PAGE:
Do you travel often? Where is your favourite place in France so far?

Because I like travelling, I think I travel more than four times per year. My favourite region in France is South of France. I went hiking in Calanque de Sormiou. I recommend it  to the people who enjoy hiking and gazing out at the sea.

I LOVE the south of France. As you know, I lived on the riviera in Antibes for awhile. 

Do you often travel from Paris? Where?


Prior to the Covid-19 pandemic, I travelled frequently within Europe. I travelled to the United Kingdom, Germany, Spain, Italy, Switzerland, the Netherlands, and other countries. I had a good friend in Toulouse, so I went to see her. I used to enjoy traveling alone, but now I prefer to travel with or see my friends.

Do you miss Korea?


Yes, I do, especially my family, friends, and foods!


Photo credit: Alannah Lingo

Korean Kimchi Festival in the 15th Arrondissement. My Canadian friend Alannah tried kimchi for the first time!

What is the most difficult thing about moving to a foreign country for work?


The most difficult aspect of moving to a foreign country is not being able to see my family and close friends on a regular basis. I have tried to make new friends but it is not the same as hanging out with old ones. However, I am enjoying my life by doing fun things to help me get through the difficult times.

Was it difficult to set yourself up or did work help you?


The only thing I did on my own was looking for an apartment. My employer provided me with a visa/residence card as well as health insurance. As a result, it was difficult to find a place to live, but it may have been easier than for other people who needed to do other administrative tasks.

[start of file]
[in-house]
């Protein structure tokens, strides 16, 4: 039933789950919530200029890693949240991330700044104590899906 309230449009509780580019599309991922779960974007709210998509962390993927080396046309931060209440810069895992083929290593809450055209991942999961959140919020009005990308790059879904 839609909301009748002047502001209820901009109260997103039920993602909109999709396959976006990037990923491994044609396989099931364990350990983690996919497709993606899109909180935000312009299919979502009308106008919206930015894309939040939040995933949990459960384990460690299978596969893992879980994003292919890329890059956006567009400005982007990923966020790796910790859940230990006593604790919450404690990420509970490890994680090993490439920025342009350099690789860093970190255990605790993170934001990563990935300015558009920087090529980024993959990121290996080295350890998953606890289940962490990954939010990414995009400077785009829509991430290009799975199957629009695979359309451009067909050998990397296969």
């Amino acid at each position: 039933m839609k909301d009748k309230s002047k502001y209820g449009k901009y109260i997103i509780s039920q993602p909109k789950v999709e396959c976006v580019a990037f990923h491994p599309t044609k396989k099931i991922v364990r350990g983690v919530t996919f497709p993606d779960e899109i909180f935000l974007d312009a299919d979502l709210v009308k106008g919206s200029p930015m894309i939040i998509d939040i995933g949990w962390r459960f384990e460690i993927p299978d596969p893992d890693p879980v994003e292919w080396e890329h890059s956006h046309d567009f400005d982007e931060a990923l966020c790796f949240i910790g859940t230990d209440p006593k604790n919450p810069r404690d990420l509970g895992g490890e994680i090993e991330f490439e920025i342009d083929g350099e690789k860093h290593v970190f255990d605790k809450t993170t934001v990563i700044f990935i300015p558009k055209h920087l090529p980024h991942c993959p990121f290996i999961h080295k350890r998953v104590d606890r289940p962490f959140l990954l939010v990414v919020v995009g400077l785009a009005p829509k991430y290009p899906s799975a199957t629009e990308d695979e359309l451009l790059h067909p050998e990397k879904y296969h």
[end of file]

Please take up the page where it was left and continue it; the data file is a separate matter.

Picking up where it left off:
Do you find French administration to be difficult? And why? How does it compare to Korean administration?


I haven't had much experience with French administration. I did, however, do some. I believe it is difficult because of language barriers and cultural differences. First and foremost, my French is not fluent enough, which is the primary reason I find it difficult. My other friends who speak fluent French, on the other hand, told me that the French system is slower than the Korean system. For example, it takes a few days to complete a task that would only take a few hours in Korea.

Is Korea or France more efficient?


In my opinion, Korea is more efficient. It is faster and more responsible than France.


Where do you see yourself in the future?


I want to continue my career in international development or relations. I would like to be a project manager who plans, implements, and monitors development projects. After retirement, I would like to establish a NGO or work as a volunteer to share my skills, knowledge and experiences. 

Would you recommend someone interested or studying international relations to come to Paris to work?


I recommend it. Paris is a good location for studying international relations. There are several international organizations and many international students. French is one of the official languages of many international organizations. As a result, studying in France will be helpful to learn French.

What are your colleagues like?


My colleagues are from different countries including New Zealand, France, Italy, United Kingdom, Poland, Bulgaria, Finland, Estonia, Japan and others. As previous mentioned, my colleagues are friendly and supportive so I am pleased to work with my colleagues.

Do you get to travel for work?


Yes, I do. I travelled to Belgium, Georgia and Kazakhstan.


Are there many opportunities available?


Yes, there are many opportunities available in my organization. I saw more than ten advertisements every week. There are different functions in my organisation and they also are looking for interns.



Thank you so much for your time!


Please note that this interview was conducted completely in both my and Soojin's own words.